HOULTON, Maine — On and off for several years, personnel at the Aroostook County Jail have been responsible for the care of more than 100 inmates at the facility, which is approximately 30 people over capacity.
The numbers not only have been a strain on the corrections staff and administration, County Administrator Doug Beaulieu said Thursday, they also have drained the county’s pocketbook.
Beaulieu predicted the jail budget will be at least $131,000 in the red by the end of the fiscal year on June 30, and he is looking to the state Board of Corrections to assume responsibility for that debt.
“When we started the fiscal year, the board underappropriated us,” Beaulieu explained. “We ended up receiving $80,000 less than we asked for. On top of that, the jail population is at an all-time high. We are equipped to house 72 people at the jail. At this point, we are between 30 or 40 inmates over capacity.”
That has forced The County to pay more for staffing and for the care of inmates. All of that, he explained Thursday, has caused the jail budget to be overspent.
“It is a big problem,” the administrator said. “We have brought it to the attention of the Board of Corrections, but they have not addressed the issue yet. We were underfunded to start with and we made them aware of that at several points. I think that they are going to have to fund us to help us meet our budget.”
Beaulieu said the budget is in the red for several reasons. Housing more inmates means The County has had to spend more to feed, clothe and care for them. A number of inmates have needed expensive medical care and several have been so ill they have required hospitalization, which has further strained the budget.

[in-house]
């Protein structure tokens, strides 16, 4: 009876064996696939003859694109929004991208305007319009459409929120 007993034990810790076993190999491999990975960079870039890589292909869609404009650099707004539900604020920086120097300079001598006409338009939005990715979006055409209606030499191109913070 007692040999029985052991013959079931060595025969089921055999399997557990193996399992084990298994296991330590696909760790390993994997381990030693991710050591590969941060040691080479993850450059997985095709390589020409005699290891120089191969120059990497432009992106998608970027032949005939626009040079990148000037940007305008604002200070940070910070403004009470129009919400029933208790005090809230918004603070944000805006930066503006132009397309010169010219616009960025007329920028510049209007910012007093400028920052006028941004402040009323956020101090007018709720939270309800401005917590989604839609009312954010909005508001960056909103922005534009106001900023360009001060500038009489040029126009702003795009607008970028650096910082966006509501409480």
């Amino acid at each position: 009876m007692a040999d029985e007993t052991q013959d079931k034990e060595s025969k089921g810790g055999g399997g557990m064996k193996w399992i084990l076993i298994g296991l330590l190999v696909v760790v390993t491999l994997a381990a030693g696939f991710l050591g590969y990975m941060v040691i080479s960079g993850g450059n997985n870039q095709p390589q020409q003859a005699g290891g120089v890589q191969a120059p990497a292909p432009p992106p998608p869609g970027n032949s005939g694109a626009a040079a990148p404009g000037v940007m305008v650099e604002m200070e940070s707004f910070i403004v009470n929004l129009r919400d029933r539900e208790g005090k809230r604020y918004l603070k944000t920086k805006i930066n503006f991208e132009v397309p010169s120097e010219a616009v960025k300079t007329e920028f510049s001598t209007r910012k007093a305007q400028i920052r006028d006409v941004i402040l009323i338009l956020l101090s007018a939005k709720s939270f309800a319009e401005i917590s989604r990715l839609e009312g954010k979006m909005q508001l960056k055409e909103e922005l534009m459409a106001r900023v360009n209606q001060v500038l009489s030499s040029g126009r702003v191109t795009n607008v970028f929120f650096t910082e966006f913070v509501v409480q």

At the same time, the jail has been so full that it has been forced to transfer prisoners to other jails in the state. Aroostook primarily sends its inmates to jails in Somerset, York or Cumberland counties.
“It costs money to transport prisoners to these other jails, and that is an expense that we have had to take on,” he said. “When you are in southern Maine, it is not as expensive to transport a prisoner to another jail because they are pretty close together. But this is Aroostook County. We have to take our prisoners hundreds of miles to the nearest facility, and the cost of fuel to get them there keeps rising.”
“Because of these issues, we have had to authorize more in overtime and we’ve needed more part-time help to assist us,” he continued. “It is something we tried to communicate to the corrections board, but we were still underfunded.”
In 2008, all of the jails in the state came under a unified jail system overseen by the newly formed Board of Corrections. Budgeting for the jails was taken from the individual county commissions and budget committees and absorbed by the state.
Prior to the creation of the corrections board, Beaulieu said, The County addressed the jail budget in another way. If the jail overspent its budget, county officials were able to balance it by using surplus funds. Now, they are not allowed to do so.
“Now, we must go to the board,” Beaulieu explained. “We had to go to them last year. We would have closed the fiscal year in the red last year if we did not get supplemental money from the board.”
The administrator said he expects to hear something from the board in the coming weeks.